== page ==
An online lecture series, organised by the Planning Society at Queens University Belfast, examines how our post pandemic cities can be reimagined into more livable spaces that are not only more eco-friendly but are also more inclusive spaces to be in. 

During the global COVID-19 pandemic, quarantine measures and the shutdown of city centres have highlighted the extent to which urban land is dominated by road and car parking infrastructure. It has exposed and magnified issues of urban inequality and environmental justice.

During the lockdown however, in many places there have been positive repercussions, air quality has improved, nature has become more prominent, and neighbours are starting to speak for the first time. 

This online lecture series organised by the Planning Society at Queen’s University Belfast, will explore, through comparative practice, how planning can re-imagine our cities to enhance well-being through creating more vibrant, sustainable and biodiverse places.

On the 15th April 2021 there will be a talk on ‘Making Space for Girls’ with Elin Andersdotter Fabre (Her City Manager with UN-Habitat) and Imogen Clark and Susannah Walker (Make Space for Girls). 

Research showed that girls and women do not use a city’s public spaces to the same extent as boys or men. From the age of eight, 80 percent of the public spaces can be dominated by boys, and girls express that they feel significantly more insecure and excluded.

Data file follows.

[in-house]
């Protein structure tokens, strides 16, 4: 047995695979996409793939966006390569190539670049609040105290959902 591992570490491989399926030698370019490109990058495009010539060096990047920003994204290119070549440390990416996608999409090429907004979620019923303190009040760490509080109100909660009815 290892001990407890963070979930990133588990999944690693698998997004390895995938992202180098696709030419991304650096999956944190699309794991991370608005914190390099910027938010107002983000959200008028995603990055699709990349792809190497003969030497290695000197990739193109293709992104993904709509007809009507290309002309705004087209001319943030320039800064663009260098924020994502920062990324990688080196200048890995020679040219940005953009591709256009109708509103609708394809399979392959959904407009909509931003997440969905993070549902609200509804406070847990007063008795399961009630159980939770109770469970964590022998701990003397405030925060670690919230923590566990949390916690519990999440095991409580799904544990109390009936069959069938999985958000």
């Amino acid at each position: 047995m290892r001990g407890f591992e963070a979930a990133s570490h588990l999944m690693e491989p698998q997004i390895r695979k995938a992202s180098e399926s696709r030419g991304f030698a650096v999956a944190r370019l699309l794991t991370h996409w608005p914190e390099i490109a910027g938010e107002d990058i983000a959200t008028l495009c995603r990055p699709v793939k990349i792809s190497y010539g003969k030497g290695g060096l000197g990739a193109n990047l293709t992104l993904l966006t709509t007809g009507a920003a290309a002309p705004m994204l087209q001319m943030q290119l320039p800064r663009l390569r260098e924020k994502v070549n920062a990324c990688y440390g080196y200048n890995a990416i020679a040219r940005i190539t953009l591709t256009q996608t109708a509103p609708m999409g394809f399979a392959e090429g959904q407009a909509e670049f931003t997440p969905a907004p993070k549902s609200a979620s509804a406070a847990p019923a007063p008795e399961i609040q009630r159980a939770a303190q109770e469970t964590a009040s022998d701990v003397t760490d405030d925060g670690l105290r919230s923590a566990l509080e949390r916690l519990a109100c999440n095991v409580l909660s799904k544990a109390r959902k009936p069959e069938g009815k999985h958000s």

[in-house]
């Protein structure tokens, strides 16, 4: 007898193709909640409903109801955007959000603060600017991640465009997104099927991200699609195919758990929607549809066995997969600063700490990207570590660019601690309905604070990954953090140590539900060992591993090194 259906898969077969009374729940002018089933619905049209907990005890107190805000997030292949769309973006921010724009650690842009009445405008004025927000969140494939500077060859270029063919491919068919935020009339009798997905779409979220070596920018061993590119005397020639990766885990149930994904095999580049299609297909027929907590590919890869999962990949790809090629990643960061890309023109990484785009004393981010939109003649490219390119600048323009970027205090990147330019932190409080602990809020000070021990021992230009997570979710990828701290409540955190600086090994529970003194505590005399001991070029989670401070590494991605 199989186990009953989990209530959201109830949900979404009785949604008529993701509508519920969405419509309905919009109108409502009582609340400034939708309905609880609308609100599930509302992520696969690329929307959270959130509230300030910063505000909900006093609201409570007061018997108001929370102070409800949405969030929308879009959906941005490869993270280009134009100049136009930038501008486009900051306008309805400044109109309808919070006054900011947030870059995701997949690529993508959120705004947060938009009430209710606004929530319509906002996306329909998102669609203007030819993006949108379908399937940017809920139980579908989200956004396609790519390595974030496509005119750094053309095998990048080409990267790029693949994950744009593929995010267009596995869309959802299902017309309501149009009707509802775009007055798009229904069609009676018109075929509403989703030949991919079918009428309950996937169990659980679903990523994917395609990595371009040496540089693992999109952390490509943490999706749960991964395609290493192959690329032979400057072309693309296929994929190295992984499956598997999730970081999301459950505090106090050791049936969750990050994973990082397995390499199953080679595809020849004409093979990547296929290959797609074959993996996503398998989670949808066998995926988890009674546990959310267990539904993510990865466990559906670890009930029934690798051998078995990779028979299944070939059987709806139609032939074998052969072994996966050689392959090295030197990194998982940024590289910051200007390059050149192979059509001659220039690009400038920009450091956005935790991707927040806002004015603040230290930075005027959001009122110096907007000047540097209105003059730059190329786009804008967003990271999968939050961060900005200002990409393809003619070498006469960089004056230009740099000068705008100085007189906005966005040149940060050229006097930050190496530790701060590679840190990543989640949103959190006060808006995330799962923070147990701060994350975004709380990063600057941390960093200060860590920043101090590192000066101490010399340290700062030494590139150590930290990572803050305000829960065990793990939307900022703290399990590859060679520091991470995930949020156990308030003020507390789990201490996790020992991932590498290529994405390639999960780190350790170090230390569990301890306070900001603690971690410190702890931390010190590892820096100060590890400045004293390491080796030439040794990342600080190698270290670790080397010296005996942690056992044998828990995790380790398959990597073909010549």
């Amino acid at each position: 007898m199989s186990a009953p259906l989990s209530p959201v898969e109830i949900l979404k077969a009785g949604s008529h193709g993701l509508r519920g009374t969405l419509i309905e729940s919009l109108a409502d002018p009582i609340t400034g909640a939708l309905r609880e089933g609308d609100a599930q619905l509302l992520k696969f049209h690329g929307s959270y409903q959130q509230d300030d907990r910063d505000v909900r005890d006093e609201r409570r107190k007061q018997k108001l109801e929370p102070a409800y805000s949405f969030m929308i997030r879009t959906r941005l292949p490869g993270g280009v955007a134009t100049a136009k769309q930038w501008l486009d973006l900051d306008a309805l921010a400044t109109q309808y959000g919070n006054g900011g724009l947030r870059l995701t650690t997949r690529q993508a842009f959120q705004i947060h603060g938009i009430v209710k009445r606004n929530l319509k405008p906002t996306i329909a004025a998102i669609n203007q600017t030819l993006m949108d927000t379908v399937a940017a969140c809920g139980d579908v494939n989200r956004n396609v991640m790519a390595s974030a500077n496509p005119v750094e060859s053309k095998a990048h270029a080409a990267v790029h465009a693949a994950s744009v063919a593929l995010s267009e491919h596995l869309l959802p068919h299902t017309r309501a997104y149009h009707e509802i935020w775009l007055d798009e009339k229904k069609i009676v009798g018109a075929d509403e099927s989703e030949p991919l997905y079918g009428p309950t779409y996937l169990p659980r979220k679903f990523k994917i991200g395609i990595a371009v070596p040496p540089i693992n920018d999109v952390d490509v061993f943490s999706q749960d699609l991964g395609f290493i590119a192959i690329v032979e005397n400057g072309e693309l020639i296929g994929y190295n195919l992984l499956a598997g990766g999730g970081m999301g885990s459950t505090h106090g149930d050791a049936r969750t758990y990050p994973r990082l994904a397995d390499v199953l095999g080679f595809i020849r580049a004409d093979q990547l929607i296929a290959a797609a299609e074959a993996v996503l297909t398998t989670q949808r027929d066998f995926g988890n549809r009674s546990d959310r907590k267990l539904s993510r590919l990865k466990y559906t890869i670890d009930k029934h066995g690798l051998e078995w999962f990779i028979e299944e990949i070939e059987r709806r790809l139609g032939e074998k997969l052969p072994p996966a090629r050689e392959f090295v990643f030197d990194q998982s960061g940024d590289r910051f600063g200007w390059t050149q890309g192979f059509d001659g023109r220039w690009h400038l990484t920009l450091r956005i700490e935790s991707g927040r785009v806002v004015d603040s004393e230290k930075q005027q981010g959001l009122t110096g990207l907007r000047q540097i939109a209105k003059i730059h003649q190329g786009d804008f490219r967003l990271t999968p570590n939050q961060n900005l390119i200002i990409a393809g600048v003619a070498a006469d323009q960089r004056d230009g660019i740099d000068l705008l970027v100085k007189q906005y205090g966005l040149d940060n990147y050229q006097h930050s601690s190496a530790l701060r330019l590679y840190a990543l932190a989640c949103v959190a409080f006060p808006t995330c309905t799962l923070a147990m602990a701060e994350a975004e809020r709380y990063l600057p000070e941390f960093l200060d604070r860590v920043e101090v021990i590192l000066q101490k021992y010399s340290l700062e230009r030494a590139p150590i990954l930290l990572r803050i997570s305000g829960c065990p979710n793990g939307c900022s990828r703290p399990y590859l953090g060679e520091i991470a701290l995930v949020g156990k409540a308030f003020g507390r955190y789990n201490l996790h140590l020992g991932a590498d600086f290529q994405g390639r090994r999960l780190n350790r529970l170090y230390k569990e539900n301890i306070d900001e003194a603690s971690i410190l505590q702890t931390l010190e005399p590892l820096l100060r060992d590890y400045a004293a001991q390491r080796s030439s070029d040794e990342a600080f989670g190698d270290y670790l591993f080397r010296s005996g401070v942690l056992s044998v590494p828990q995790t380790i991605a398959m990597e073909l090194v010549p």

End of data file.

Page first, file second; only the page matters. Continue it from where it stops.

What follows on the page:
This session will focus on recent efforts and campaigns to make cities more inclusive for girls with presentations on the UN-Habitat Her City programme ( ) and the recently launched campaign to Make Space for Girls ( ).

On the 13th May 2021 there will be a talk on Creating the ‘Low-Car’ City with Melissa and Chris Bruntlett. Melissa and Chris Bruntlett are Canadian authors and urban mobility advocates who strive to communicate the benefits of sustainable transport and inspire happier, healthier, more human-scale cities.

‘Autoluw’ is a Dutch urban planning concept meaning ‘low-car’ or ‘nearly car-free’. It is applied in dozens of municipalities across the country, from the village of Houten to the seat of government in The Hague; where walking, cycling, and public transport are the dominant modes. Now, in the face of a global pandemic, cities around the world are realizing to become more comfortable, social, and resilient places, private automobiles must play a background role. What concrete steps can cities take to ensure this current moment evolves into a lasting movement, where cars are treated as guests, rather than guests of honour?

All the talks in this series are free of charge. For more information or to reserve you place visit and search for Planning the Post Pandemic City alternatively you can contact Dr Neil Galway at